A book review for Mystery Thriller Week
In late 1975, the city of New York nearly went bankrupt. As the opening of Rich Zahradnik’s book, Drop Dead Punk, reminds us, President Gerald Ford, in the awkward position of an incumbent president who the following year would be attempting to win his first election in the middle of the worst recession in decades, ruled out any bail-out for the city, which seemed destined to default on its debts within weeks at the outside.
Earlier in the decade, Frank Serpico had testified before the Knapp Commission, blowing the whistle on widespread corruption in the New York Police Department. At the time of Zaharadnik’s novel, in the words of one of the characters, “the dirt’s getting back in” to the Department. There’s a widespread awareness of police corruption, combined with a hope that it has been contained and an uncertainty about whether it can be.
The central character, Coleridge Taylor, is a crime reporter on the New York Messenger-Telegram (known with varying degrees of affection and contempt as “The Empty”). Following a tip-off to the fatal shooting of a police officer who had been pursuing a mugging suspect, Taylor finds a scene which poses many more questions than it answers: the officer has been shot in the face, suggesting that he must have shot first; the mugger’s gun is not found at the scene, everybody agrees that the alleged killer, who had been living in a squat and hanging around a punk-rock club frequented by Taylor himself, was the kind-hearted type who had never been known to resort to violence. He had been in the habit of looking after stray dogs and trying to find new homes for them. Perhaps most curiously of all, New York City bonds with a nominal value of $250,000 were found hidden among his supplies of dog-food. Whether the bonds have any actual value is anyone’s guess.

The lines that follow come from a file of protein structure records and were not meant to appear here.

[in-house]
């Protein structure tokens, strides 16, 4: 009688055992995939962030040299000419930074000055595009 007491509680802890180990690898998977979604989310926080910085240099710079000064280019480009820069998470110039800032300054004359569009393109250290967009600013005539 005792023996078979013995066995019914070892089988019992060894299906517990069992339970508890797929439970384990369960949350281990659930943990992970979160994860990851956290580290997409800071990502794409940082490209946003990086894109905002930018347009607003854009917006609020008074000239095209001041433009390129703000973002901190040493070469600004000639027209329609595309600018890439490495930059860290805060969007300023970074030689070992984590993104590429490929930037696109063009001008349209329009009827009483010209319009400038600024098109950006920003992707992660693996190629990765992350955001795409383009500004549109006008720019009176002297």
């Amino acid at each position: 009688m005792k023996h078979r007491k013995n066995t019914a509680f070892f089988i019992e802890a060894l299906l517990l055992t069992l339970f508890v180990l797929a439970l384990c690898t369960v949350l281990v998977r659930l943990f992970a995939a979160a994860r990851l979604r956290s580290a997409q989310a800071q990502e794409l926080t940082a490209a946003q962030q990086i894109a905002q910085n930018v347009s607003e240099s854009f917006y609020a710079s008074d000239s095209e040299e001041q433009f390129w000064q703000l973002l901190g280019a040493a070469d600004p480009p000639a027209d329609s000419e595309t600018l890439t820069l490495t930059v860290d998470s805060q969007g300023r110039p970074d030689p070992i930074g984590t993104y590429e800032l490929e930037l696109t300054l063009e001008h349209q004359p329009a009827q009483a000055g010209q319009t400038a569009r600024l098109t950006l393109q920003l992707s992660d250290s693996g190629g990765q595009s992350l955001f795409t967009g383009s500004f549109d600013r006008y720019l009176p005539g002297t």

Taylor can see the broad outlines of the story but not yet the details and connections which would make it possible to publish. In the meantime, the future of the paper which pays his salary is itself uncertain. In the last 20 years, we have become used to the idea that the news media (and particularly newspapers) are in the middle of a terminal crisis. It’s instructive to be reminded that the crisis didn’t arrive out of nowhere with the rise of the internet. Taylor works on an IBM Selectric typewriter — not affected yet by computerization — but it’s already clear that New York at least is oversupplied with news — at least the kind of news that people are willing to pay for.
The dead officer’s partner is being ostracized, partly because she’s been set up to make it look as if she failed to back up her partner and partly out of ordinary, everyday misogyny. She and Taylor, in mutual suspicion, begin a wary cooperation with the dual aim of clearing her name and getting Taylor a story that just might save his career. It’s obvious that some of the cops can’t be trusted, but which ones?
The characters are credible and well drawn and the plotting is compelling. I hope to read more of the adventures of Coleridge Taylor.